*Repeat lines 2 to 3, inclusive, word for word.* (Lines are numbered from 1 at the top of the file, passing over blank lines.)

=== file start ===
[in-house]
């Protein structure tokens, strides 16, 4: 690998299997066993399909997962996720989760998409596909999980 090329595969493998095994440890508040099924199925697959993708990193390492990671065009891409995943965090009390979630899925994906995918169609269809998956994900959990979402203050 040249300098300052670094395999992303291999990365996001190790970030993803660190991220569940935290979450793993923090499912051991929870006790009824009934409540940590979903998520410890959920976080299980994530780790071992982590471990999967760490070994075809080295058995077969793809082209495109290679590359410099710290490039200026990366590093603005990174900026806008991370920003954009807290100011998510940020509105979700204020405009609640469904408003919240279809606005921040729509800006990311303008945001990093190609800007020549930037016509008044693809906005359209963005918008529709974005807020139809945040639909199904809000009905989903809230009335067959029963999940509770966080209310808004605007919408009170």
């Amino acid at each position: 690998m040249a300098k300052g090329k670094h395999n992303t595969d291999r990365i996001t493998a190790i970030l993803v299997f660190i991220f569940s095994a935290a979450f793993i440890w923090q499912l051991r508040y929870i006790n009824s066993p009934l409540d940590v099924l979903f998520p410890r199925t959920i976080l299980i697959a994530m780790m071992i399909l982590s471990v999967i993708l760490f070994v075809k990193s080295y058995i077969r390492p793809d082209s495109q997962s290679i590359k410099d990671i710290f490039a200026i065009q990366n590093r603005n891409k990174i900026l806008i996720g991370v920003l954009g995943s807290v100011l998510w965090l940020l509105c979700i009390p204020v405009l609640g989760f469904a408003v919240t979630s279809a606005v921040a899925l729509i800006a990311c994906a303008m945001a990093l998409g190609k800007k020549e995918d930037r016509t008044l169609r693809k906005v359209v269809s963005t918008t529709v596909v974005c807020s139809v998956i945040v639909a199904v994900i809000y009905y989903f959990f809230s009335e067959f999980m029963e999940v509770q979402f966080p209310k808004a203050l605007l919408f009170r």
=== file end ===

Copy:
């Protein structure tokens, strides 16, 4: 690998299997066993399909997962996720989760998409596909999980 090329595969493998095994440890508040099924199925697959993708990193390492990671065009891409995943965090009390979630899925994906995918169609269809998956994900959990979402203050 040249300098300052670094395999992303291999990365996001190790970030993803660190991220569940935290979450793993923090499912051991929870006790009824009934409540940590979903998520410890959920976080299980994530780790071992982590471990999967760490070994075809080295058995077969793809082209495109290679590359410099710290490039200026990366590093603005990174900026806008991370920003954009807290100011998510940020509105979700204020405009609640469904408003919240279809606005921040729509800006990311303008945001990093190609800007020549930037016509008044693809906005359209963005918008529709974005807020139809945040639909199904809000009905989903809230009335067959029963999940509770966080209310808004605007919408009170």
């Amino acid at each position: 690998m040249a300098k300052g090329k670094h395999n992303t595969d291999r990365i996001t493998a190790i970030l993803v299997f660190i991220f569940s095994a935290a979450f793993i440890w923090q499912l051991r508040y929870i006790n009824s066993p009934l409540d940590v099924l979903f998520p410890r199925t959920i976080l299980i697959a994530m780790m071992i399909l982590s471990v999967i993708l760490f070994v075809k990193s080295y058995i077969r390492p793809d082209s495109q997962s290679i590359k410099d990671i710290f490039a200026i065009q990366n590093r603005n891409k990174i900026l806008i996720g991370v920003l954009g995943s807290v100011l998510w965090l940020l509105c979700i009390p204020v405009l609640g989760f469904a408003v919240t979630s279809a606005v921040a899925l729509i800006a990311c994906a303008m945001a990093l998409g190609k800007k020549e995918d930037r016509t008044l169609r693809k906005v359209v269809s963005t918008t529709v596909v974005c807020s139809v998956i945040v639909a199904v994900i809000y009905y989903f959990f809230s009335e067959f999980m029963e999940v509770q979402f966080p209310k808004a203050l605007l919408f009170r």